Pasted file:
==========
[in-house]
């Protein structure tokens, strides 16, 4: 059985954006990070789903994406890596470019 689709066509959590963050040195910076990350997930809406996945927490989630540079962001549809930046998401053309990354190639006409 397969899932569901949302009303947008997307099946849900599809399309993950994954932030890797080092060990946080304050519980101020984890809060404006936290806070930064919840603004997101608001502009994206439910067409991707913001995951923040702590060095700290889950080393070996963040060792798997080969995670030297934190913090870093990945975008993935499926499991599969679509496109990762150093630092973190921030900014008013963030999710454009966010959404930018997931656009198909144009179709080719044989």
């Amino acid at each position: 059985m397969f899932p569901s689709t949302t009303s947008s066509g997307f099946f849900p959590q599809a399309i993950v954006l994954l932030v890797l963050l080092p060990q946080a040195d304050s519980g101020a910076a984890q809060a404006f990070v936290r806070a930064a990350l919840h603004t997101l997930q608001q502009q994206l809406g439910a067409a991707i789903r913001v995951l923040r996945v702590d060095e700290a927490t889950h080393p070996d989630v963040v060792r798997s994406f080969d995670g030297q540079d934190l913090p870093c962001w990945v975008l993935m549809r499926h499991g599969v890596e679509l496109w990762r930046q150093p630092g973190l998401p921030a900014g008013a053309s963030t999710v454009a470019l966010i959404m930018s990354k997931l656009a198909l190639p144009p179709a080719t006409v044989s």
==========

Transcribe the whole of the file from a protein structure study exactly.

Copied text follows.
[in-house]
């Protein structure tokens, strides 16, 4: 059985954006990070789903994406890596470019 689709066509959590963050040195910076990350997930809406996945927490989630540079962001549809930046998401053309990354190639006409 397969899932569901949302009303947008997307099946849900599809399309993950994954932030890797080092060990946080304050519980101020984890809060404006936290806070930064919840603004997101608001502009994206439910067409991707913001995951923040702590060095700290889950080393070996963040060792798997080969995670030297934190913090870093990945975008993935499926499991599969679509496109990762150093630092973190921030900014008013963030999710454009966010959404930018997931656009198909144009179709080719044989």
């Amino acid at each position: 059985m397969f899932p569901s689709t949302t009303s947008s066509g997307f099946f849900p959590q599809a399309i993950v954006l994954l932030v890797l963050l080092p060990q946080a040195d304050s519980g101020a910076a984890q809060a404006f990070v936290r806070a930064a990350l919840h603004t997101l997930q608001q502009q994206l809406g439910a067409a991707i789903r913001v995951l923040r996945v702590d060095e700290a927490t889950h080393p070996d989630v963040v060792r798997s994406f080969d995670g030297q540079d934190l913090p870093c962001w990945v975008l993935m549809r499926h499991g599969v890596e679509l496109w990762r930046q150093p630092g973190l998401p921030a900014g008013a053309s963030t999710v454009a470019l966010i959404m930018s990354k997931l656009a198909l190639p144009p179709a080719t006409v044989s």